MAC: Mines and Communities

Native Americans confront Peabody Energy in Arizona

Published by MAC on 2016-12-30
Source: The New York Times

The company seeks federal permission to continue mining until 2044

One of the world’s largest coal companies, Peabody Energy, is seeking federal approval to expand its mine on Navajo and Hopi lands in northern Arizona. The dispute is the latest episode in a series of longstanding conflicts involving Native American ancestral lands, mining companies and the federal government.

Several Navajo nongovernmental organizations have joined with the Sierra Club to try to curb Peabody expansion, arguing that the coal mines harm air and water quality and fail to include enough protection of cultural resources.

See previous on MAC:

2013-02-04 USA: Navajos and Appalachians protest Peabody Coal

2008-12-22 Hopi and Navajo unite to stop Peabody's mega mining disaster

Peabody Energy and Native Americans in Dispute Over Mining in Arizona

Leslie Macmillan

The New York Times -

29 December, 2016

KAYENTA, Ariz. — The world’s largest coal company, Peabody Energy, is seeking federal approval to expand its mine on Navajo and Hopi land in northern Arizona, a move supported by tribal leaders. But many other tribe members say the expansion would destroy burial grounds and pre-Columbian ruins and are opposing it in court.

The dispute is the latest episode in a series of longstanding conflicts involving the treatment of Native American ancestral lands, mining companies and the federal government. Like the Dakota Access oil pipeline project, the Kayenta mine dispute pits the rights of tribes against powerful industry and federal interests.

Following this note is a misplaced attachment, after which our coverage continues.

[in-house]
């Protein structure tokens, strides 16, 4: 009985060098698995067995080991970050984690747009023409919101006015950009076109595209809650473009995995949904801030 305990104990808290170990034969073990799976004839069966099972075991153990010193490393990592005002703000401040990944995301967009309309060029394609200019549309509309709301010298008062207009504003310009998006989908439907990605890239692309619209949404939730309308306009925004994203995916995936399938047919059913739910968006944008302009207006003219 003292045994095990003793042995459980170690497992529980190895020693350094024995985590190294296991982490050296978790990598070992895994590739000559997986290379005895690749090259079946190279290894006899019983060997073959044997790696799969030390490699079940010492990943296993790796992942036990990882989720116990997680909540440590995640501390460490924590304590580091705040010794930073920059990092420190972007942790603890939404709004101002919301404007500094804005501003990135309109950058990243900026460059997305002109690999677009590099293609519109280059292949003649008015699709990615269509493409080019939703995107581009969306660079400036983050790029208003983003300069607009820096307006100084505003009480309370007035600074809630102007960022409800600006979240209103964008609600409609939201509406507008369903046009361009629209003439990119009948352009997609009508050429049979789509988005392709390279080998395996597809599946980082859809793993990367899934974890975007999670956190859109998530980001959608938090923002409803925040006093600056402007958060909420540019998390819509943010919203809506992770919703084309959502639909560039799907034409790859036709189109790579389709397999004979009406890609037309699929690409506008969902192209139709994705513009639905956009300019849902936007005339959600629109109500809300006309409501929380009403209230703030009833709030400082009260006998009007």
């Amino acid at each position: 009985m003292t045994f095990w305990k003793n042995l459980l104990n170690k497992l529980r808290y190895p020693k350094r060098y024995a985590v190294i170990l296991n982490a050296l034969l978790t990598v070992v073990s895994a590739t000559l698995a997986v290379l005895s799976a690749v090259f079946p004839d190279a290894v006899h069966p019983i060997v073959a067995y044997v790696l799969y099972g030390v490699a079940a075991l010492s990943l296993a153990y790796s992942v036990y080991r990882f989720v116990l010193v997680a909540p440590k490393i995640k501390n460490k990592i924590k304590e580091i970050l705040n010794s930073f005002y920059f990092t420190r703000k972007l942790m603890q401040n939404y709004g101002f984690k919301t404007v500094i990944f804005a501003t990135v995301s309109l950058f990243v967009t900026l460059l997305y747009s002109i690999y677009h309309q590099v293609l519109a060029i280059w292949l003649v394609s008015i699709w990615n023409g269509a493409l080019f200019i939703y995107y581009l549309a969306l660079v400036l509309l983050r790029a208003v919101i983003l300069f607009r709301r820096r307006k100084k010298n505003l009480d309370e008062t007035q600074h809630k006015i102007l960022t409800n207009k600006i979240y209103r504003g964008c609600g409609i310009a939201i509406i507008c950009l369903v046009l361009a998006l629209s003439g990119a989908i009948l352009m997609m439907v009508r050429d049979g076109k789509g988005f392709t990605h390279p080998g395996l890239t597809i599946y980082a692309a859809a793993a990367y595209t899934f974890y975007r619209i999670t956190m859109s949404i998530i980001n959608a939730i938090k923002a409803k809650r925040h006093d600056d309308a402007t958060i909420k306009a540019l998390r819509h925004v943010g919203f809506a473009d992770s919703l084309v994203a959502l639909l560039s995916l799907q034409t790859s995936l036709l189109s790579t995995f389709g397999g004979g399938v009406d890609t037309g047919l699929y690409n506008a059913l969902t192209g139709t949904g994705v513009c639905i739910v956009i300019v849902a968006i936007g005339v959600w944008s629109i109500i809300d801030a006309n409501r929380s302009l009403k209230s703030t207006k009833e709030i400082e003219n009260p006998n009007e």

Peabody built its first mine on this coal-darkened plateau 50 years ago, and in the process dug up an adjacent American Indian village. The dig uncovered an “enormous body of knowledge” about ancient Indian tribes who flourished here three millenniums ago, according to Beth Sutton, a Peabody spokeswoman.

But Leland Grass, a Navajo horse trainer, called the dig a “desecration.” He and other tribe members complained that Peabody handed off 192 sets of human remains to an anthropology professor, destroyed ancient petroglyphs and archaeological ruins, and warehoused 1.2 million artifacts at Southern Illinois University, which helped conduct the dig.

Unlike the pipeline project at Standing Rock, however, Peabody’s mine plan has the backing of the official tribal governments because the original mine is one of the few sources of jobs and revenue on the impoverished reservations. Peabody has paid about $50 million per year to the Navajo and Hopi tribes since 1987, according to a federal report released in 2012, because the mine was built on tribal land.

But several powerful Navajo nongovernmental organizations, at odds with their leaders, have joined with the Sierra Club to try to curb the mine expansion, arguing that the mine harms air and water quality and that Peabody’s initial plan did not include enough protections for so-called cultural resources like graves. While they acknowledge that they cannot stop the mine project, they at least want Peabody and the government to protect ceremonial sites, ruins and graves in the expanding mine’s path.

To that end, these groups have brought a lawsuit that has forced the government to undertake a Preservation Act study to identify burial grounds and sites of archaeological importance. For projects on or near tribal land, the government must consult with tribes.